The Government’s new Regional Enterprise Plan is targeting the creation of 10,000 new jobs in the South East between now and the end of 2020. The plan, which was launched in Waterford on Friday last, offers further evidence of enhanced regional co-operation according to several of the plan’s major stakeholders, in addition to Oireachtas representatives in Waterford and Kilkenny.
“Speaking with one voice is so much more powerful,” said Regional Enterprise Plan Chair Frank O’Regan. “To hear Minister (John Paul) Phelan talk about Waterford as capital of the city region – how powerful is that? He wears Black and Amber, but who’s going to stop us if we can talk in that way as a region?” The jobs target, originally identified in the Action Plan for Jobs, aims to boost employment levels by 10 to 15 per cent over the next 21 months and to bring the region’s unemployment rate to within one per cent of the national average.
Admitting that such targets are ambitions, Frank O’Regan told the assembled audience at WIT’s Applied Technology Building: “Over 32,000 new jobs have been created over the past six years in the South East region; Enterprise Ireland and IDA Ireland have posted record jobs numbers in the South East for 2018 and cutting-edge companies such as Bausch + Lomb, Glanbia and MSD have committed to investing around €500 million in the region in the last six months alone. There is so much innovative and ambitious business activity in the region and through the South East Regional Enterprise Plan we need to maintain the positive activity of everyone involved in job creation in the region.”
The fresh jobs drive will also involve the creation of a new Ireland South East Development Office, described at last Friday’s launch as the first such office of its kind in the State. “This plan is all about collaboration,” said Business, Enterprise and Innovation Minister, Heather Humphreys (FG), who launched the report on Friday last.
“It has brought together the ideas of various stakeholders including business, local authorities, the IDA, Enterprise Ireland, the Local Enterprise Offices, the Regional Skills Forum and others…it’s about building on the strengths of the region and identifying where there are weaknesses and how we can address them.”
Speaking to the media following the launch, Minister of State John Halligan (IA) said the plan “recognises that we must all work together in the South East. During the recession, comparatively as a region, the South East suffered most but there is a recognition now that if we work together with all the counties within the region, which we saw today with John Paul Phelan recognising Waterford as the capital of the South East, but our objective is to work in collaboration with Kilkenny, Wexford and all our South East partners, that’s how sustainability will come into our region’s economy if we come together and work together.”
Addressing the launch prior to attending another commitment in Thomastown, Minister of State John Paul Phelan (FG) stated: “At the height of the Celtic Tiger, the South East lagged behind the rest of the country in terms of job creation; we had the lowest disposable income and the lowest third level attendance of any region in the country and the fact that the Government has paved the way for an application to be made for a university for our region – and it will happen – the fact that we are seeing job creation really grow in the last year or so in the South East while recognising that the unemployment level in our region remains above the national average – initiatives like this will really work in that regard.”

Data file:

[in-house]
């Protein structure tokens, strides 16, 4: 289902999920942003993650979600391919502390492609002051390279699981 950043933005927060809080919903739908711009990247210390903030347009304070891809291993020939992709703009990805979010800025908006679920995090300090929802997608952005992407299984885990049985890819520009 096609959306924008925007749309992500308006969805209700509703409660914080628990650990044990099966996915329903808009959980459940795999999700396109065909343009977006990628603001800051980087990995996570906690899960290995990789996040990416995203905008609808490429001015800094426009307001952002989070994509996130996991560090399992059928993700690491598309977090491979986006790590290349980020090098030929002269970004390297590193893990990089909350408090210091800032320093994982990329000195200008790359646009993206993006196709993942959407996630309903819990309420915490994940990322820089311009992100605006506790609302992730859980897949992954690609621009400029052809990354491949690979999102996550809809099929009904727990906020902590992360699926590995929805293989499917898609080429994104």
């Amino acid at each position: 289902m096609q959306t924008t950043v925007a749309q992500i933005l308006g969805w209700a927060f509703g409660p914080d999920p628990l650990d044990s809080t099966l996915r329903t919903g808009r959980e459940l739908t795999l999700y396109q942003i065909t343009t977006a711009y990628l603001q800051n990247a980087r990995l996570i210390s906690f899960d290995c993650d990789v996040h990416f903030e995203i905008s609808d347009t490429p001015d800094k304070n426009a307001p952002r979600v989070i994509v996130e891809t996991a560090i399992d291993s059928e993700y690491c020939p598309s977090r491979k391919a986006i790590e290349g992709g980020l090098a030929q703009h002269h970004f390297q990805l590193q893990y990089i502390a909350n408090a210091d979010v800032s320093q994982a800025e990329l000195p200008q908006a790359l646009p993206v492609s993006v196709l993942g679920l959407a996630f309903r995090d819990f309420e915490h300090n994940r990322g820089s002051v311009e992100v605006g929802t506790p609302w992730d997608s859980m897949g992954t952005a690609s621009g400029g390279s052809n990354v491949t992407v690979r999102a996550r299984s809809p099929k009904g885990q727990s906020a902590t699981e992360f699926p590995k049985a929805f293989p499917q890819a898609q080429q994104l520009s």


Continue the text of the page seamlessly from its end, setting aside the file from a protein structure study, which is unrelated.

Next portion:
Commending the cross-local authority co-operation which has led to the creation of the Ireland South East Development Office, Minister Phelan said that restoring and reinvigorating the ‘Sunny South East’ brand was essential. He feels that the “first real brand that we had” had been somewhat discarded over the past 20 years “down to people like me, probably, and others, that we decided to look at things from our own narrow county position.” Minister Phelan stated: “Waterford is the capital of our region and is the main economic driver and the success that Waterford has had through groups like SEAM (the WIT-based manufacturer whose 10th anniversary was also marked at last Friday’s launch) and others, when we think back to where Waterford was in 2009, where the South East was, where those large old industries – Carlow Town was very similar to Waterford – that had left and were gone, that gap has been filled by innovation and development of a kind that was ahead of the curve for the rest of the country, and that’s largely down to the efforts of our third level institutes.”
Minister Phelan noted the €18 million investment that will be made in the region over the next few years via the Urban Regeneration and Development Fund (URDF) which will lead to developments in Waterford, Kilkenny, Tramore, Clonmel, Wexford Town and Thurles.
Referencing Waterford’s North Quay, Kilkenny’s Brewery site and Kickham Barracks in Clonmel, the Ferrybank-based TD said these “disused urban centres” represented “massive banks of land with great potential”. He added: “The local authorities and the Department have not just got plans for, they’re going to develop those key sites into the future.” Minister Humphreys noted the ongoing construction of a second IDA Advance Factory in Waterford which will be completed later this year, adding: “And there are plans to build a third IDA facility here, and that has been allowed as I increased the budget to the IDA under the Regional Property Programme, which forms part of this plan’s second objective.”